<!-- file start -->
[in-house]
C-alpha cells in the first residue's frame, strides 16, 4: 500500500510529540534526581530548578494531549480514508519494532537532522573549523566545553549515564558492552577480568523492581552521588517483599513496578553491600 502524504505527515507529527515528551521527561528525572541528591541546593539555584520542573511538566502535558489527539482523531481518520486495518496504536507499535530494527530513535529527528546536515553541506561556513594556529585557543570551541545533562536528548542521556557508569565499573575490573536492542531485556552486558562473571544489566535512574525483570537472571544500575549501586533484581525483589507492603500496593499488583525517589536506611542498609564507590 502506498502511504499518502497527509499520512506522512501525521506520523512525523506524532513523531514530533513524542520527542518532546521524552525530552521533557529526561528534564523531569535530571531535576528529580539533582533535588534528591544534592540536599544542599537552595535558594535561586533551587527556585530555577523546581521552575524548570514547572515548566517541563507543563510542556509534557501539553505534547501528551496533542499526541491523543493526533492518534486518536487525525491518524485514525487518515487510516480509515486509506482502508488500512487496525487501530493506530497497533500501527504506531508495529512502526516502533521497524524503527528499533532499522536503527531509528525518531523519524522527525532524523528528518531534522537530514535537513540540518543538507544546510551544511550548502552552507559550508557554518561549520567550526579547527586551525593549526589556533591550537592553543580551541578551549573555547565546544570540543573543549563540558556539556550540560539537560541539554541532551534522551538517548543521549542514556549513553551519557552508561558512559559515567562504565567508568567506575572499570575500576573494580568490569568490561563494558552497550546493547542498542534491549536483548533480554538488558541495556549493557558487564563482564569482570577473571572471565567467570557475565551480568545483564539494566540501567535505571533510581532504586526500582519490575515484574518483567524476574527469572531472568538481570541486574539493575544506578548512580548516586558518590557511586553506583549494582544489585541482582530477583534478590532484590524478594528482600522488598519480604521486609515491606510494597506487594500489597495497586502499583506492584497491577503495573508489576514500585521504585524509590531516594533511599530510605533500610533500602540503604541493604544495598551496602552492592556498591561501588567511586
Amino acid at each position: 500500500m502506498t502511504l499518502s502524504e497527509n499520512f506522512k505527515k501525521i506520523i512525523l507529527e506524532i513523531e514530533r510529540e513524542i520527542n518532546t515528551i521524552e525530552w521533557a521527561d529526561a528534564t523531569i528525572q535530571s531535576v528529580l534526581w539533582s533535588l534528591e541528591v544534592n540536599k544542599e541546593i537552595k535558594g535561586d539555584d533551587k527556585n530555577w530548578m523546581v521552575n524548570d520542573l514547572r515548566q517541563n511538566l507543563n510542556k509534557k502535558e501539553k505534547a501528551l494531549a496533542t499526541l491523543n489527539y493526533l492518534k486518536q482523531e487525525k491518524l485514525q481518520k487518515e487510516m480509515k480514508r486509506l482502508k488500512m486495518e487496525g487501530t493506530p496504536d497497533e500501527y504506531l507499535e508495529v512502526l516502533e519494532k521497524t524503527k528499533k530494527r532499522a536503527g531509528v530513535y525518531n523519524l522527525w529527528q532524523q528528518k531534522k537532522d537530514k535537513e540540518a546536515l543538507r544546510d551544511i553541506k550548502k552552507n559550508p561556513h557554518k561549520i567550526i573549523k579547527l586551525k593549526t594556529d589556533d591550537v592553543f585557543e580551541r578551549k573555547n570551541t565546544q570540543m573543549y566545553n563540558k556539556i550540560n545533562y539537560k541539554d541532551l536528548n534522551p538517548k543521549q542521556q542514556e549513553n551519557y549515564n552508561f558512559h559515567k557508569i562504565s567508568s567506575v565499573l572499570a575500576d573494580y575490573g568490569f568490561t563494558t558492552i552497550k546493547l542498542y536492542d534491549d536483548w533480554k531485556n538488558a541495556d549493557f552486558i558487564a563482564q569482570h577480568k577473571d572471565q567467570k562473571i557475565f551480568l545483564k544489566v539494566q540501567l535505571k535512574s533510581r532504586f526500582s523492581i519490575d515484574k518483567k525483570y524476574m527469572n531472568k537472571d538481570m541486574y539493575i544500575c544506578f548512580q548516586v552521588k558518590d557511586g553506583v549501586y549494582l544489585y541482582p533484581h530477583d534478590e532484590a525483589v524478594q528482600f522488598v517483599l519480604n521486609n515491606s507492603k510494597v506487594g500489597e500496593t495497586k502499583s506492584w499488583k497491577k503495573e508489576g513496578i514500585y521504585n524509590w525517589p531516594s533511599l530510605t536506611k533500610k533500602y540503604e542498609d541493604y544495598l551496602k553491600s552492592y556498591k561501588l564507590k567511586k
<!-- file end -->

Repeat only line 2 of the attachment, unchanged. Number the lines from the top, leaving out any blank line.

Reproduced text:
C-alpha cells in the first residue's frame, strides 16, 4: 500500500510529540534526581530548578494531549480514508519494532537532522573549523566545553549515564558492552577480568523492581552521588517483599513496578553491600 502524504505527515507529527515528551521527561528525572541528591541546593539555584520542573511538566502535558489527539482523531481518520486495518496504536507499535530494527530513535529527528546536515553541506561556513594556529585557543570551541545533562536528548542521556557508569565499573575490573536492542531485556552486558562473571544489566535512574525483570537472571544500575549501586533484581525483589507492603500496593499488583525517589536506611542498609564507590 502506498502511504499518502497527509499520512506522512501525521506520523512525523506524532513523531514530533513524542520527542518532546521524552525530552521533557529526561528534564523531569535530571531535576528529580539533582533535588534528591544534592540536599544542599537552595535558594535561586533551587527556585530555577523546581521552575524548570514547572515548566517541563507543563510542556509534557501539553505534547501528551496533542499526541491523543493526533492518534486518536487525525491518524485514525487518515487510516480509515486509506482502508488500512487496525487501530493506530497497533500501527504506531508495529512502526516502533521497524524503527528499533532499522536503527531509528525518531523519524522527525532524523528528518531534522537530514535537513540540518543538507544546510551544511550548502552552507559550508557554518561549520567550526579547527586551525593549526589556533591550537592553543580551541578551549573555547565546544570540543573543549563540558556539556550540560539537560541539554541532551534522551538517548543521549542514556549513553551519557552508561558512559559515567562504565567508568567506575572499570575500576573494580568490569568490561563494558552497550546493547542498542534491549536483548533480554538488558541495556549493557558487564563482564569482570577473571572471565567467570557475565551480568545483564539494566540501567535505571533510581532504586526500582519490575515484574518483567524476574527469572531472568538481570541486574539493575544506578548512580548516586558518590557511586553506583549494582544489585541482582530477583534478590532484590524478594528482600522488598519480604521486609515491606510494597506487594500489597495497586502499583506492584497491577503495573508489576514500585521504585524509590531516594533511599530510605533500610533500602540503604541493604544495598551496602552492592556498591561501588567511586